In his recent article Rethinking Investment Theory: Everything Has Haste, Zac Hill discussed the way in which Sorceries and Instants beat out the random beater, by dint of having an immediate effect – effectively, “they have haste.” Thus the title. I tend to agree with Zac’s concept that a straight-up, wait-a-turn investment in a creature is kind of disappointing. This is why I tend to prefer creatures that have comes-into-play effects or have some other potential immediate value (e.g. Eternal Witness and Sakura-Tribe Elder, respectively).
Exalted is, much of the time, an immediate ROI, regardless of what else is going on with the creature in question. In the case of Battlegrace Angel, the immediate value is twofold, as by buying into the 4/4 flyer for next turn, you also get +1/+1 and lifelink for whatever you had in play this turn. This was brilliant much of the time in Standard (and has me, tangentially, thinking about playing Battlegraces as finishers in Extended).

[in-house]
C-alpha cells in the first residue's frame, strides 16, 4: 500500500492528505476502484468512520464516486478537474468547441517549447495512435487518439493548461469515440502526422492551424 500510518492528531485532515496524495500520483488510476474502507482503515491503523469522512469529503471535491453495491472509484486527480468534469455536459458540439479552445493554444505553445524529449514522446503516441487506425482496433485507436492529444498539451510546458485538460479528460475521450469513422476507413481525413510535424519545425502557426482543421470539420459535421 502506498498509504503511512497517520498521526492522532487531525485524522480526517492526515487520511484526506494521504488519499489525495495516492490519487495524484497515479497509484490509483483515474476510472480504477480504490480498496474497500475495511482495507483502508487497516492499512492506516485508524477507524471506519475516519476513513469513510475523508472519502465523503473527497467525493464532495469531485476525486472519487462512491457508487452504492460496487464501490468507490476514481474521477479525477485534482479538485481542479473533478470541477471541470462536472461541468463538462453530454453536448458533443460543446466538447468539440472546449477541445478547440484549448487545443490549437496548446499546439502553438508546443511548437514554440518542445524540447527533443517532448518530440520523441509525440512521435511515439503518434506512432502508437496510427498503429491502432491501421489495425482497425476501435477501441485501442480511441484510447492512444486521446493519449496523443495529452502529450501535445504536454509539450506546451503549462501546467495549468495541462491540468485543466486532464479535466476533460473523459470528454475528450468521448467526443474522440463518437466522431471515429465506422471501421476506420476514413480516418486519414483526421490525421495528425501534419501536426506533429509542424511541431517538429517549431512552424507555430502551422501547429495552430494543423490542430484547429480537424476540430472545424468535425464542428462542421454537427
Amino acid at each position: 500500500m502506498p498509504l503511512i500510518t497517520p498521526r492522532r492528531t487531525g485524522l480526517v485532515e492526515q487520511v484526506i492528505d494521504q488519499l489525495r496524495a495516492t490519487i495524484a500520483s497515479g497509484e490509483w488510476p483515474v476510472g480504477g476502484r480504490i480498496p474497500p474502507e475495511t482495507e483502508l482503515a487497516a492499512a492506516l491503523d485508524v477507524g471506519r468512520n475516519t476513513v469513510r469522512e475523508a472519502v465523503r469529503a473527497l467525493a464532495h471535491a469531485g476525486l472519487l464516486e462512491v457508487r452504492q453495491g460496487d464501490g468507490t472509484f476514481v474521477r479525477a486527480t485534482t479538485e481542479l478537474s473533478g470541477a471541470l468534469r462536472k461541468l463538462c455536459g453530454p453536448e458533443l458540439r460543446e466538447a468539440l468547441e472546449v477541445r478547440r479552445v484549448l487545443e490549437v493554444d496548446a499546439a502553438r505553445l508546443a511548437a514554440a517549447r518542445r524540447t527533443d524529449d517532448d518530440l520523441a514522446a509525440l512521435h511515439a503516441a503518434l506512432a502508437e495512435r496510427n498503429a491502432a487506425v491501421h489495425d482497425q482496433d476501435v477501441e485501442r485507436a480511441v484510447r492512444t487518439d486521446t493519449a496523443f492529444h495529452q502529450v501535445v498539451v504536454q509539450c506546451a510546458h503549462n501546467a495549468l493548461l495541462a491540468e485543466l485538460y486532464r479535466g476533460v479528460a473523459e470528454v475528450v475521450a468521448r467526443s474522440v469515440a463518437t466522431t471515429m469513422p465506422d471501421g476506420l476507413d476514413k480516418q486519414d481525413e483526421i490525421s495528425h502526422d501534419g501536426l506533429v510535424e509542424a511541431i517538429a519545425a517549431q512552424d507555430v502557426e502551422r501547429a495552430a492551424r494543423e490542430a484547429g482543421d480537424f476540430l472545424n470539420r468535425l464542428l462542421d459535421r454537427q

In the more subtle case of my testing with Noble Hierarch, I found that the presence of the exalted keyword changed all my late-game Hierarchs from terrible draws (cf Birds of Paradise) into value draws. Now instead of a mana developer that you no longer need, you have something that reads “G: Give a solitary attacker +1/+1.” Clearly you wouldn’t play that on its own, but it means you suddenly have a topdeck that can do all sorts of things – like, for example, winning a Tarmogoyf war.
Over on Five with Flores, Michael J referred to his old article The Breakdown of Theory, which discusses the three-phase model of a Magic game. The phases are, briefly:
Phase 1: Manascrew (aka mana development)